Weightlifting Shoes – Why You Should Own a Pair

Weightlifting shoes have become a popular item to accompany many gym goers training sessions, however a large amount of owners don’t really know how they work. This article is going to look at the difference between normal shoes and weightlifting shoes, the biomechanical effects of these shoes and weather you should buy a pair.

The Difference

Firstly, let’s take a look at the difference between normal trainers and weightlifting shoes. The normal trainers you’ll see most gym goers wearing are designed primarily for running. This means that they are designed to absorb the impact from each step you take. When weightlifting such as a squat or a deadlift, it is important that the lifter has a strong stable base that allows for effective energy transfer from the ground upwards. Due to the compressive nature of running shoes, the soles tend to absorb a large amount of this energy, making it harder to complete the movement.

Running shoes are also made to be agile for changing directions. This means they don’t have a flat sole or a ridged structure to allow for more ankle movement. While this allows for a more comfortable running gait, it creates a less stable surface to push off of, creating a harder and less stable weightlifting pattern.

Weightlifting shoes on the other hand are much more ridged and will have a base with a large, flat surface area allowing the lifter to lock in to the ground more effectively. This creates a much more stable position, a more comfortable movement and therefore a stronger lift.

The Biomechanics of Weightlifting Shoes

As previously spoken about the aim of weightlifting shoes is to create a more stable surface and improve technique on the key weightlifting movements. A plethora of research has been completed on mechanics of weightlifting in different types of shoes (Legg et al 2016 ; Schermoly et al 2015 ; Fortenbaugh, Sato and Hitt, 2014). In particular, the barbell squat has been analysed and critiqued. Due to the high demand on both the upper and lower extremities, often lifters suffer from a variety of different compensations. The main compensations seen within squatting are over pronation of the ankle, knee valgus, excessive lean forwards and an asymmetrical weight shift.

These compensations are often caused by a lack of mobility or over activity of specific muscle and/muscular systems which cause altered arthrokinematics (joint movements). The main feature of weightlifting shoes is a raised heel. This raised heel allows the lifter to start in more plantar flexion with the toes pointing down. By starting the ankle in this “open packed” position it means the lifter will benefit from an increased range of motion. This is vital as often the compensations previously mentioned arise from a lack of ankle mobility, causing the client to over pronate and roll on to the inside of their feet. This over pronation causes a knock on effect further up the kinetic chain as seen in figure 1 below.


Figure 1 – Effects of Over Pronation on the Kinetic Chain (Clark and Lucett, 2011)

The raised heel also allows for the lifter to keep their heel in contact with the ground throughout the lift. Often lifters will want to raise on to their toes when squatting which displaces the rest of the body and causes an inefficient bar path. Fortenbaugh, Sato and Hitt (2014) found that in the analysis of a squat with lifting shoes, the torso was more upright and the bar path was more vertical with less anterior placement, as opposed to the same subject squatting with running shoes. This finding can be seen across a few different studies (Legg et al 2016 ; Schermoly et al 2015 ; Fortenbaugh, Sato and Hitt, 2014).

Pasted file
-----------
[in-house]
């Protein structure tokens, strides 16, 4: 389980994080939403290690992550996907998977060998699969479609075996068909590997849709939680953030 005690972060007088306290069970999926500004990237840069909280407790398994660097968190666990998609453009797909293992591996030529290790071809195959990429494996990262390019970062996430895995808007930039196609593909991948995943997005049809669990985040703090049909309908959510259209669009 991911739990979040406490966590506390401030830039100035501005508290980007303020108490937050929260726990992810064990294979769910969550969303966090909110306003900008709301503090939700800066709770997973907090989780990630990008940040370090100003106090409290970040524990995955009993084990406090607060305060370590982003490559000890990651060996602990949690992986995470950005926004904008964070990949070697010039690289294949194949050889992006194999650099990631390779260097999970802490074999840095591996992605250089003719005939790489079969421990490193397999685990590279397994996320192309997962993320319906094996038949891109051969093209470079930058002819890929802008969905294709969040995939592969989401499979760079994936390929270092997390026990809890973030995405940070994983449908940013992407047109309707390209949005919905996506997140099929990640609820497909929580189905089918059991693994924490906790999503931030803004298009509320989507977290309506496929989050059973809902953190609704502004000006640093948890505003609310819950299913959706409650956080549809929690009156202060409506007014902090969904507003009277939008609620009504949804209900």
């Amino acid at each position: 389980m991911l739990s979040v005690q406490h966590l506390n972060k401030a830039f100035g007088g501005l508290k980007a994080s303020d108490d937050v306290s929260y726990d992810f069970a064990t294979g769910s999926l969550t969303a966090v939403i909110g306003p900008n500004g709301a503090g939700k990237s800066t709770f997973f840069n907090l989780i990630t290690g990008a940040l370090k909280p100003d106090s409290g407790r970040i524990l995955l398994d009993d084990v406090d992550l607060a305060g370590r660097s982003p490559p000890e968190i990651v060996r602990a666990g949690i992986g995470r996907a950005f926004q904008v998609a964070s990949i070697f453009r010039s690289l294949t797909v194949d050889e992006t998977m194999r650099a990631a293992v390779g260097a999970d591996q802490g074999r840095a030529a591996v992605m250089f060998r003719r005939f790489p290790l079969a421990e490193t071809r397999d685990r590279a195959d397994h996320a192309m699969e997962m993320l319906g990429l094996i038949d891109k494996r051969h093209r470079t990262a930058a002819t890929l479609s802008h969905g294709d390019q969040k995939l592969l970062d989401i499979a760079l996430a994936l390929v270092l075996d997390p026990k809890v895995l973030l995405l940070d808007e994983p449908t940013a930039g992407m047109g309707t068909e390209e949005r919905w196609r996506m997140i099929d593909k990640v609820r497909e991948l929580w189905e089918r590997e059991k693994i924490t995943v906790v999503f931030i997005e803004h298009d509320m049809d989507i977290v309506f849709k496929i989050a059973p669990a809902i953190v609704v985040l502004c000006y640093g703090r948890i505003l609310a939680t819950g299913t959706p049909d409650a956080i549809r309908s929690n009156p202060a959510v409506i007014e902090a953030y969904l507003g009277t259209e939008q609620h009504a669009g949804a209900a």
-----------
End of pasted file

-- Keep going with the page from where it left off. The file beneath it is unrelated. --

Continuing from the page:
Are they Worth the Purchase?

This article only covers the surface of the biomechanical improvements that weightlifting shoes have on the body, but it is clear to see the benefits are well documented. The simple science is that running shoes just aren’t made for the bigger compound movements such as squats, especially if you’re going to be lifting heavy. The unstable surface can exaggerate any compensations and make your chance of injury higher.

Barefoot lifting is regarded as being better for these lifts, however the lifter will need very good ankle mobility to successfully complete the lift and sometimes the solid ground can be uncomfortable on the lifters feet and ankles.

If you’re going to be spending a large amount of your workout time on compound lifts such as these, or aiming to go heavy, then weightlifting shoes are a must. Simply put, they will make you more comfortable while lifting, decrease injury risk and increase the weight of your lifts.



Legg, Hayley S. et al. “The Effect Of Weightlifting Shoes On The Kinetics And Kinematics Of The Back Squat”. Journal of Sports Sciences (2016): 1-8. Web.

Schermoly, T, I Hough, and D Senchina. “The Effects Of Footware On Force Production During Barbell Back Squats”. Journal of undergraduate kinesiology research 10.2 (2015): n. pag. Print.

Fortenbaugh, D. Sato, K. Hitt, K. (2014) The effects of weightlifting shoes on kinematics. Colarado : American Sports Medicine Institute

Clark, M. and Lucett, S. (2011). NASM’s essentials of corrective exercise training. Philadelphia: Wolters Kluwer Health/Lippincott Williams & Wilkins